The authors of our 7 Fall chapbooks for 2017 will read from their new work. The chapbooks will be available at Laurel Books.
About the authors:
René Vaz is a Bay Area writer. He curates the reading series Voz Sin Tinta and Uptown Fridays. He is a lecturer at San Francisco State University for the Latino Studies department and is committed to providing space for POC/ marginalized voices. He holds an M.A. and M.F.A. in English and Creative Writing from San Francisco State University.
Frederick Speers grew up in the Blue Ridge mountains of Virginia, and he has since lived in Washington D.C., Boston, Amsterdam, New York City, the Bay Area, and Denver, where he lives now with his husband and their Jack Russell Terrier. Fred is the founding editor of Jam Tarts Literary Magazine, and the first recipient of the Fitzpatrick/Thoreau Fellowship from the Vermont Studio Center. A graduate of Boston University’s Creative Writing Program, Fred has since worked as an editor for nearly two decades, for both high tech companies and publishers, including Oxford University Press, where he published, among other books, the second edition of Oxford’s Anthology of Modern and Contemporary American Poetry. Fred’s own poetry has appeared in a handful of journals, and So Far Afield is his first collection.
Maria del Carmen Cortez (Carmen) is an Herbalist, Permaculturalist and Landscape Designer. Her passions are gardening, growing her own medicine, and creating art. She was born in Purepero, in the state of Michoacan, Mexico with an extended family of storytellers who also instilled in her a love of plant medicine. She grew up as a migrant farm worker in the San Joaquin Valley and currently lives in Oakland.
Rebekah Eppley holds a Master’s of Library and Information Science from San Jose State University, a Master’s in Creative Writing from San Francisco State University and a BFA in Writing, Literature & Publishing from Emerson College. She published a chapter in an oral history collection, Nine Lives, Uncovering the Wealth of Life Stories Within our Nursing Homes and her fiction and poetry have appeared in magazines such as the Santa Clara Review, Watchword Press and Lodestar Quarterly. She lives in Oakland with her wife, Carmen Cortez, and works as a librarian at the Dimond Branch of the Oakland Public Library. She thinks being a librarian is the best job in the world.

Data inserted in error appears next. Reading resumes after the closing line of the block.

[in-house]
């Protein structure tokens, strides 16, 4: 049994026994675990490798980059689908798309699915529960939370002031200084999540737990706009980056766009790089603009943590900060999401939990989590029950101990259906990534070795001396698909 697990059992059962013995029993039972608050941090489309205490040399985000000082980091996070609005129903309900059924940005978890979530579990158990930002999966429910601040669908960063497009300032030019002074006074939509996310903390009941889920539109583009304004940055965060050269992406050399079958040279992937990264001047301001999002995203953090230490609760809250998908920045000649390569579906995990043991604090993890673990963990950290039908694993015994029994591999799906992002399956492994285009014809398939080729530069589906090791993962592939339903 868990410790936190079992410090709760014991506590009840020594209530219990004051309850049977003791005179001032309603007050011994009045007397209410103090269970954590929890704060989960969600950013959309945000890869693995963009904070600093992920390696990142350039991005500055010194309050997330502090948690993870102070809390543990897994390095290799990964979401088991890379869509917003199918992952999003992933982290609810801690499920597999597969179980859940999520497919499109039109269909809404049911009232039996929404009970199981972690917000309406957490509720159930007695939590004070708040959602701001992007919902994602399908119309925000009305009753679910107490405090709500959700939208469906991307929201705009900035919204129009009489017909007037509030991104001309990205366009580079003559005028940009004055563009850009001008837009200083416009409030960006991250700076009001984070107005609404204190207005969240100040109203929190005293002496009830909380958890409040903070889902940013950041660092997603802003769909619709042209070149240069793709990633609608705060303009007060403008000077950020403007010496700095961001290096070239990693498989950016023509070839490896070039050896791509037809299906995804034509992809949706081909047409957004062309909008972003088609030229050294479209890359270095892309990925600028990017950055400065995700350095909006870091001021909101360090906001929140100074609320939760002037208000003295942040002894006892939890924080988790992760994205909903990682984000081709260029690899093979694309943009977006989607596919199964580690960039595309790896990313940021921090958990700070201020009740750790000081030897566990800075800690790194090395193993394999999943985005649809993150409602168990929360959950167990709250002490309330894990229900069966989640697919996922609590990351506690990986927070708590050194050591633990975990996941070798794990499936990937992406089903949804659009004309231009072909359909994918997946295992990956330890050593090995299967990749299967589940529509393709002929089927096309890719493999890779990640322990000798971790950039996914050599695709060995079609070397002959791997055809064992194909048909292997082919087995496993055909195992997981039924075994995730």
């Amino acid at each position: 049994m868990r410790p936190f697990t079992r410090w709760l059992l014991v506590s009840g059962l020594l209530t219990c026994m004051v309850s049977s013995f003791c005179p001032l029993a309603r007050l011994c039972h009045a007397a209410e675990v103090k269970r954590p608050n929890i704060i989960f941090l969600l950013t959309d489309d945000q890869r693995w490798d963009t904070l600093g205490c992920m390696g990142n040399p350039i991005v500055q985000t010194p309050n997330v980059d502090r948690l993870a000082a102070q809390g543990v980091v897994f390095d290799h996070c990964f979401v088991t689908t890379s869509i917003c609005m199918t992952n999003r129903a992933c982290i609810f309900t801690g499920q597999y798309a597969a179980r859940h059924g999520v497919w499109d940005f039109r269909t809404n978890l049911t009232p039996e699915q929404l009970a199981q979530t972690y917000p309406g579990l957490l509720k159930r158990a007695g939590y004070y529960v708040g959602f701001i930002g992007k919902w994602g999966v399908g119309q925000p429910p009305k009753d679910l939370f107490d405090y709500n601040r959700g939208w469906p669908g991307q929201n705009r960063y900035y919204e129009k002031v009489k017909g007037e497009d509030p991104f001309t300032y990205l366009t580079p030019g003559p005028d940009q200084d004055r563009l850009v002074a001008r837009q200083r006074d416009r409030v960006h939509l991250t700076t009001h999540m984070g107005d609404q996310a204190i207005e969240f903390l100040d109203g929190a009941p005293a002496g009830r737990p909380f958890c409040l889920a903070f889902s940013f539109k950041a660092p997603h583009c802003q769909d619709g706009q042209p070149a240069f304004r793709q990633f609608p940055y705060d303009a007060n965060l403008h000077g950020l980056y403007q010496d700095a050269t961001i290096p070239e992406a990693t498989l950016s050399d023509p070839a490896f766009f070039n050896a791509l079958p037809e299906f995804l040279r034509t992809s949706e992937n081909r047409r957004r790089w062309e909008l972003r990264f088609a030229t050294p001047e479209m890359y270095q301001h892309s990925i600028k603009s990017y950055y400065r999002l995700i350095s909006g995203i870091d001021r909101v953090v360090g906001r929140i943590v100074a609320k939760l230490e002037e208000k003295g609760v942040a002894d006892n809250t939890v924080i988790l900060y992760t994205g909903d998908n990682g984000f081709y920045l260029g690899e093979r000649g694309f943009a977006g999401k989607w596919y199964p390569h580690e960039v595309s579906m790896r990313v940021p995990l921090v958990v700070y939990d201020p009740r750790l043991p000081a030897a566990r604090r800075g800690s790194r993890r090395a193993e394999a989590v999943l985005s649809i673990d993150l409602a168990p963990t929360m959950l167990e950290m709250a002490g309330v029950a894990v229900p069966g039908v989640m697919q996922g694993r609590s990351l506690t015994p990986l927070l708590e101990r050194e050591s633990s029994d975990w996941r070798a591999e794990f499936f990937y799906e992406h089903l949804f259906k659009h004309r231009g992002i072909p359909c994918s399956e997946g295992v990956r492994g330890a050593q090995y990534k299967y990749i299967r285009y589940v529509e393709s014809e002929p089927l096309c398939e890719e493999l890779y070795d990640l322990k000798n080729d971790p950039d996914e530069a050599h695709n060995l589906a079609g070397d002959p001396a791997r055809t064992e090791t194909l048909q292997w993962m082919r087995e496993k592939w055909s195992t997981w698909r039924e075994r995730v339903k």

Ayodele Nzinga Bio: When I was little my mother asked me what I wanted to be and then told me that it was impossible. She knew there was a story already written for me. I didn’t like that story. I did not listen to it, so it never had a chance to limit me, I am the horse eater’s child, with eyes for tomorrow. I write my reality. I am in love with the power of words and the way they hide their role in creating reality. Strung together, words create narratives – whole worlds live inside the words, multiverses reside within the stories they compose. I am a writer drunk off story painting my world with words as the medium. I make theater and plot the trajectory of tomorrow from West Oakland CA, the center of my artistic universe, where I live with a tribe of unlikely magicians who only go forward.
Norma Smith has led lives as a journalist, as a translator/interpreter, as a social researcher, educator, editor, and writing coach. She spent many years working in hospitals, including some years as a union steward. Norma has been a community activist and organizer since she was a teenager, principally in the arena of anti-racism and smashing white supremacy. She has coordinated conferences, panels, events, and study groups. Norma has been writing poetry and stories since about the time she learned to read, more than sixty years ago. Her writing has been published in literary, political, and academic journals. She is interested in social power dynamics. Including love.
Miah Jeffra is from Baltimore, and the South, in general. He holds degrees from the California Institute of the Arts, San Francisco State University and Oglethorpe University. He has been awarded the New Millennium Fiction Prize, The Sidney Lanier Prize for Fiction and the Clark-Gross Novel Award; a finalist for the Arcadia Prize in nonfiction and New Letters Fiction Prize; a Lambda Literary Fellowship in nonfiction; and residencies from Arteles, Red Gate, Ragdale and The Hub City Writers Project. Jeffra serves as editor of Foglifter Press, and teaches writing, rhetoric and cultural studies at Santa Clara University and San Francisco Art Institute. He lives in San Francisco with his husband and roommates, both human and canine. He dances every day.
Music by Azuah:
Azuah’s music weaves roots in alternative folk and soul with a poet's sensibility and an unforgettable voice to create an infectious sound all her own. A Bay Area native, she has played all over the West Coast from the Roxy in Los Angeles to stages in Oakland and San Francisco. Known for her evocative lyrics and haunting melodies, Azuah captures the listener’s ear from first note to last strum with a sound that can only come from the depths of an old soul.